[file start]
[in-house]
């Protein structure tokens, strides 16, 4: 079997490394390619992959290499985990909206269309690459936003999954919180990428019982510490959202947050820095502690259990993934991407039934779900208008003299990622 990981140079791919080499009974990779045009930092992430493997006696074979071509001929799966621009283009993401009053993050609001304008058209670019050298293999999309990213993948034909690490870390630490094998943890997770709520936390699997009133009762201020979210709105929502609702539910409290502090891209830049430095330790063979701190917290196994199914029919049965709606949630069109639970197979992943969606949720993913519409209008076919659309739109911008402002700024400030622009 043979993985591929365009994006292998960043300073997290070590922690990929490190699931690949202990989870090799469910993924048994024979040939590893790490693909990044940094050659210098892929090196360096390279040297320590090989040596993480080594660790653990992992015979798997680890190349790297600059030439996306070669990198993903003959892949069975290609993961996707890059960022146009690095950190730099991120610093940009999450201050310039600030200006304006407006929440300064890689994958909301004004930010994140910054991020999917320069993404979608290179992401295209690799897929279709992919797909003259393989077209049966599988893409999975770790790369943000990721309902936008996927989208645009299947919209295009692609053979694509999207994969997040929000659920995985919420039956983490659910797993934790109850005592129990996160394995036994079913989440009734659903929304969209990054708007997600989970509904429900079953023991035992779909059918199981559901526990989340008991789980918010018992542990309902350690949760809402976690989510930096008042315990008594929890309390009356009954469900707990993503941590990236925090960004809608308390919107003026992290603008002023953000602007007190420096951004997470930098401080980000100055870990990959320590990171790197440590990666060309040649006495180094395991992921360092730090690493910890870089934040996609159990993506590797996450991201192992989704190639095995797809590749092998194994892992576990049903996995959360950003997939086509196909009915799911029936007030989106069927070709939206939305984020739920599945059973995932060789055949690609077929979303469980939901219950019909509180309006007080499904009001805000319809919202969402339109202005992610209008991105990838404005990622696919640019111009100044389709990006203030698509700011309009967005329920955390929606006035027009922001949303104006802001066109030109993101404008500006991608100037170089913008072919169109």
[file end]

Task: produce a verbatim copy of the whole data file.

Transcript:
[in-house]
């Protein structure tokens, strides 16, 4: 079997490394390619992959290499985990909206269309690459936003999954919180990428019982510490959202947050820095502690259990993934991407039934779900208008003299990622 990981140079791919080499009974990779045009930092992430493997006696074979071509001929799966621009283009993401009053993050609001304008058209670019050298293999999309990213993948034909690490870390630490094998943890997770709520936390699997009133009762201020979210709105929502609702539910409290502090891209830049430095330790063979701190917290196994199914029919049965709606949630069109639970197979992943969606949720993913519409209008076919659309739109911008402002700024400030622009 043979993985591929365009994006292998960043300073997290070590922690990929490190699931690949202990989870090799469910993924048994024979040939590893790490693909990044940094050659210098892929090196360096390279040297320590090989040596993480080594660790653990992992015979798997680890190349790297600059030439996306070669990198993903003959892949069975290609993961996707890059960022146009690095950190730099991120610093940009999450201050310039600030200006304006407006929440300064890689994958909301004004930010994140910054991020999917320069993404979608290179992401295209690799897929279709992919797909003259393989077209049966599988893409999975770790790369943000990721309902936008996927989208645009299947919209295009692609053979694509999207994969997040929000659920995985919420039956983490659910797993934790109850005592129990996160394995036994079913989440009734659903929304969209990054708007997600989970509904429900079953023991035992779909059918199981559901526990989340008991789980918010018992542990309902350690949760809402976690989510930096008042315990008594929890309390009356009954469900707990993503941590990236925090960004809608308390919107003026992290603008002023953000602007007190420096951004997470930098401080980000100055870990990959320590990171790197440590990666060309040649006495180094395991992921360092730090690493910890870089934040996609159990993506590797996450991201192992989704190639095995797809590749092998194994892992576990049903996995959360950003997939086509196909009915799911029936007030989106069927070709939206939305984020739920599945059973995932060789055949690609077929979303469980939901219950019909509180309006007080499904009001805000319809919202969402339109202005992610209008991105990838404005990622696919640019111009100044389709990006203030698509700011309009967005329920955390929606006035027009922001949303104006802001066109030109993101404008500006991608100037170089913008072919169109």